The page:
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Liberian crisis threatens to spill over its borders

Drugs - Antiretrovirals IRIN
A crisis between rival Liberian politicians now threatens to spill over into neighbouring countries following a threat by President Charles Taylor to pursue his enemies across his nation’s borders. Taylor was reported Tuesday by Reuters as warning Liberia’s neighbours that he would launch pursuits inside their territory if they allowed it to be used as a springboard for raids against Liberia. Reacting to the warning, Sierra Leone’s presidential spokesman, Septimus Kaikai, told IRIN Wednesday that Taylor, “as a signatory to the peace pact at the summit in Conakry, should adhere to its principles”. Under a non-aggression pact signed in Conakry in November 1998, the leaders of Guinea, Liberia and Sierra Leone agreed to make sure their territories are not used as bases for attacks on others. Taylor’s warning came on the heels of a threat made by Taylor’s civil-war rival, Alhaji Kromah, in a radio interview earlier this month. Claiming that two of his men had disappeared after being detained by government forces, Kromah said that if Taylor did not produce them “I will force him to do so”. The government later produced the men, saying they had been involved in arms trafficking. The accusation coincided with reports that the United Liberation Movement for Democracy in Liberia (ULIMO) - which, headed by Kromah, had been one of the main factions in Liberia’s civil war along with Taylor’s National Patriotic Front of Liberia (NPFL) - has been regrouping. According to a humanitarian source in Liberia, these claims have not been substantiated. “There are no hard facts about people regrouping,” the source told IRIN. Kromah’s exact whereabouts are unknown, although there have been rumours that he is in the United States, while other sources claim that he is in Sierra Leone or Guinea, neighbouring nations with which Liberia’s relations are less than cordial. The situation along Liberia’s border with Sierra Leone is one of “simmering discomfort”, said the humanitarian source. Taylor has often been accused of destabilising Sierra Leone. However, Monrovia’s finger appears to be pointed more in the direction of Guinea, especially since Kromah’s two men were caught with a significant quantity of weapons in Liberia’s Nimba County, near the Guinean border. Kromah is from the mainly Muslim Mandingo ethnic group, which has kith and kin in Guinea and, during the Liberian civil war, Kromah drew most of his support from Guinea. In recent weeks, there was tension between Mandingos and another ethnic group, the Loma, in Lofa county, which also borders on Guinea, although the two sides recently concluded a peace pact. According to the humanitarian source, the perception in Monrovia is that if the Guinean government gets the impression that Muslims and Mandingos are being targetted, and that Kromah represents them, it could be tempted to back him. However, many Mandingos and Muslims have pledged support for Taylor’s government, saying they do not want to return to war-time experiences. The All Liberian Coalition party, which Kromah chairs, has told Taylor that it dissociated itself from the ULIMO leader’s threats, according to the source. Taylor, for his part, has said Kromah should not be speaking of war and has urged him to return home, saying his security would be guaranteed. “This is no time to talk about war,” Taylor was quoted in the media as saying.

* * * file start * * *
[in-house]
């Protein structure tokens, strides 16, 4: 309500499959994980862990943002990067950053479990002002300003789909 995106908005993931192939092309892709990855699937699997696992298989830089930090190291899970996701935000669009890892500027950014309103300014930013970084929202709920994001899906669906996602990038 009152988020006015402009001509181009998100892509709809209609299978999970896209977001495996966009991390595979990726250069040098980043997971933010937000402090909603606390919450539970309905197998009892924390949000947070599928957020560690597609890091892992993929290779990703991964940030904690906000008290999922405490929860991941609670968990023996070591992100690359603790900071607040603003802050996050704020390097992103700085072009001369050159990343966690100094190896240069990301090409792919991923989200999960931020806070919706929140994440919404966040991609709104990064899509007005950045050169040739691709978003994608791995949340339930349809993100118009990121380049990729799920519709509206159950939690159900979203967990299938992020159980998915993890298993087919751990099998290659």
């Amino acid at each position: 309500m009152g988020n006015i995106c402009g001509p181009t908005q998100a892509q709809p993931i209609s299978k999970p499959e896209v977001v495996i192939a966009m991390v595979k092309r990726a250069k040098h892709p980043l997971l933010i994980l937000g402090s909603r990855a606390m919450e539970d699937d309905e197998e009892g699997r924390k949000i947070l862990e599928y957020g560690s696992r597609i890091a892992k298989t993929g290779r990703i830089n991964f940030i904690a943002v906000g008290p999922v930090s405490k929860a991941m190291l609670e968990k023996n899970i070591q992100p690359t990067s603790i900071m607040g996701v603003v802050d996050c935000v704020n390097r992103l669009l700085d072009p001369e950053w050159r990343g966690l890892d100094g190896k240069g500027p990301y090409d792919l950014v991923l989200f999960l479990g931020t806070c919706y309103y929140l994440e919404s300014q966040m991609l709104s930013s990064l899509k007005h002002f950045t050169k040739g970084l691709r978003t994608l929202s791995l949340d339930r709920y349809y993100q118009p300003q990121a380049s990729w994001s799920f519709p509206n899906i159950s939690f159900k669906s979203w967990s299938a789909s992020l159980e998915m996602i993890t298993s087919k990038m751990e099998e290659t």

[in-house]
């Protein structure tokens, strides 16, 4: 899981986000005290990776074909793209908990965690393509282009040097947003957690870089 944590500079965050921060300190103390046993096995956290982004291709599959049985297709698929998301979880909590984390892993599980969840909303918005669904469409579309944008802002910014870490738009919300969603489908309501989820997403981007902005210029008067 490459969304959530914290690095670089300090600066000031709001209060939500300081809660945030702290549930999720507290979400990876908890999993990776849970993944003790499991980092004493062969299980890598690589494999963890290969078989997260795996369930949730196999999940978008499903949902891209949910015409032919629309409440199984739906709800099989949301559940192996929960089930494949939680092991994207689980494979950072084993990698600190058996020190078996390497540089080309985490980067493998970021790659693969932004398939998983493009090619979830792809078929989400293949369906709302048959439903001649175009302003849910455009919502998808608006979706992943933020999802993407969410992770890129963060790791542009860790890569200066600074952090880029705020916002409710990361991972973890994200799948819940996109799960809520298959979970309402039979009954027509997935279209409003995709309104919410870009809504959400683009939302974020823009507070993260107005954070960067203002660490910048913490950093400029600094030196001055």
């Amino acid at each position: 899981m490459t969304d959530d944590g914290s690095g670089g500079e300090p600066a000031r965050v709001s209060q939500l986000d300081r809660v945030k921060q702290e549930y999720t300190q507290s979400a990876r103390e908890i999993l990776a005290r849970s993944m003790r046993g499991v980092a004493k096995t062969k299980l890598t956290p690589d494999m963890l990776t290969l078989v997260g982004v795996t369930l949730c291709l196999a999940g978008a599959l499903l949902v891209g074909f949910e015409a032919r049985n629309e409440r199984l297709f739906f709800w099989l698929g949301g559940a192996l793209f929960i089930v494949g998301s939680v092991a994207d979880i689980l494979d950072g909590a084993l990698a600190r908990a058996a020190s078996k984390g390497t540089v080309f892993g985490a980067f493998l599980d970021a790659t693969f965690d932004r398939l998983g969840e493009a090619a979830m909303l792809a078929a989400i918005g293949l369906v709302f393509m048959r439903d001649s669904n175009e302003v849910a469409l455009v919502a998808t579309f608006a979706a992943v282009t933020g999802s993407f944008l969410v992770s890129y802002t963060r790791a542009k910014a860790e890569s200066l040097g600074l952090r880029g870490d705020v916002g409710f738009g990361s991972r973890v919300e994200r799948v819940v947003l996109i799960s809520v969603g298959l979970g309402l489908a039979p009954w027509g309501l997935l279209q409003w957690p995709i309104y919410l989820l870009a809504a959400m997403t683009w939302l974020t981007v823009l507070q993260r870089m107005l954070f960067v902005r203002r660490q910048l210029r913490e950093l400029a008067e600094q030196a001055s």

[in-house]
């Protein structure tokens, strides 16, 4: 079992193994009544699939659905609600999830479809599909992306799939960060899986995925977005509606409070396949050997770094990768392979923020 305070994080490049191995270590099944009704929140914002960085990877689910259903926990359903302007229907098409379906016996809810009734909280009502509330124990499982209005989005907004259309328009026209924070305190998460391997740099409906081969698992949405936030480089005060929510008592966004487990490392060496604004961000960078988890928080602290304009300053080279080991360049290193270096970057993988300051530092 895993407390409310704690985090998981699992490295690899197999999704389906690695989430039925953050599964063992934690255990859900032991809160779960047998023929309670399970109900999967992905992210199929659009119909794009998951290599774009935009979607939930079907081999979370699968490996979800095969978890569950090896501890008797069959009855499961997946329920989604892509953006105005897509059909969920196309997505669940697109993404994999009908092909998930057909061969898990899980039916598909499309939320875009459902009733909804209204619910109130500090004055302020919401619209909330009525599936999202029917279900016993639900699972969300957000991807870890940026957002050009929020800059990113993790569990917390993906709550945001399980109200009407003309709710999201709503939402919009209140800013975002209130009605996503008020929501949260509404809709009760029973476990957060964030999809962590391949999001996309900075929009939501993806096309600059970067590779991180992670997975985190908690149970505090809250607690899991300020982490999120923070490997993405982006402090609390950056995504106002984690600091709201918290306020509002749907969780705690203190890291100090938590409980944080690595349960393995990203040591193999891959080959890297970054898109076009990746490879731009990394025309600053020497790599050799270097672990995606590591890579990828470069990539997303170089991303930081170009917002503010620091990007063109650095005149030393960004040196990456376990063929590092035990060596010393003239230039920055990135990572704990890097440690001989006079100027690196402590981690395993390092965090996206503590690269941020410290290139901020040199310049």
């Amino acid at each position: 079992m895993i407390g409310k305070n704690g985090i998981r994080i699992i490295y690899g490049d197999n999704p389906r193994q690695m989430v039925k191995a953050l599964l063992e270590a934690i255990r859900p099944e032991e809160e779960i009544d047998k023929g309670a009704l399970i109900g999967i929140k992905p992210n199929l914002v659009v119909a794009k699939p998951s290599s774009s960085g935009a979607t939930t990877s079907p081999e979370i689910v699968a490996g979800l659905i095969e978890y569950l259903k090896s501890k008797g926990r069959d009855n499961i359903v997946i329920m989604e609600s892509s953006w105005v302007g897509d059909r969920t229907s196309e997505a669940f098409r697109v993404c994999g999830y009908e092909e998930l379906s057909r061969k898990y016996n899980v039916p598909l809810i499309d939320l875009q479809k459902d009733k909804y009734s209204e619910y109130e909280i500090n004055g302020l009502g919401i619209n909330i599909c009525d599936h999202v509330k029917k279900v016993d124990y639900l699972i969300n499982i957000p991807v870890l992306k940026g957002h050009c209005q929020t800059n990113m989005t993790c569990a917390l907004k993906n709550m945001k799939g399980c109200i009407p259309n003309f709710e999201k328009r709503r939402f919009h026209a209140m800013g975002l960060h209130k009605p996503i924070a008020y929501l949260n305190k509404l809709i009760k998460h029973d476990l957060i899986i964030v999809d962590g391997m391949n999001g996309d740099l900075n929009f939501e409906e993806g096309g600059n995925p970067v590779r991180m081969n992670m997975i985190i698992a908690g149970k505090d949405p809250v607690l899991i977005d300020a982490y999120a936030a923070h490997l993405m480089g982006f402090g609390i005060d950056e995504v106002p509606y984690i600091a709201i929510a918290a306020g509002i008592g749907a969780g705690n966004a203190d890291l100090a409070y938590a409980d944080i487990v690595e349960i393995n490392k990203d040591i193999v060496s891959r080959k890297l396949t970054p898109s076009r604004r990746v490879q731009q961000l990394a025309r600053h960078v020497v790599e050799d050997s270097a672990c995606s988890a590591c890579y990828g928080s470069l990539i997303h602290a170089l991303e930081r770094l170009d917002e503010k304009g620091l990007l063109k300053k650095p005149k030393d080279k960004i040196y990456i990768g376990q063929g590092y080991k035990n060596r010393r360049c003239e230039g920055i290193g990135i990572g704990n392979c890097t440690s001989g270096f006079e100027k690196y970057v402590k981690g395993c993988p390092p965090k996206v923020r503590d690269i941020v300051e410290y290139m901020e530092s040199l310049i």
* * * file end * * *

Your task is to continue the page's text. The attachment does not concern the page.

This article was produced by IRIN News while it was part of the United Nations Office for the Coordination of Humanitarian Affairs. Please send queries on copyright or liability to the UN. For more information: https://shop.un.org/rights-permissions

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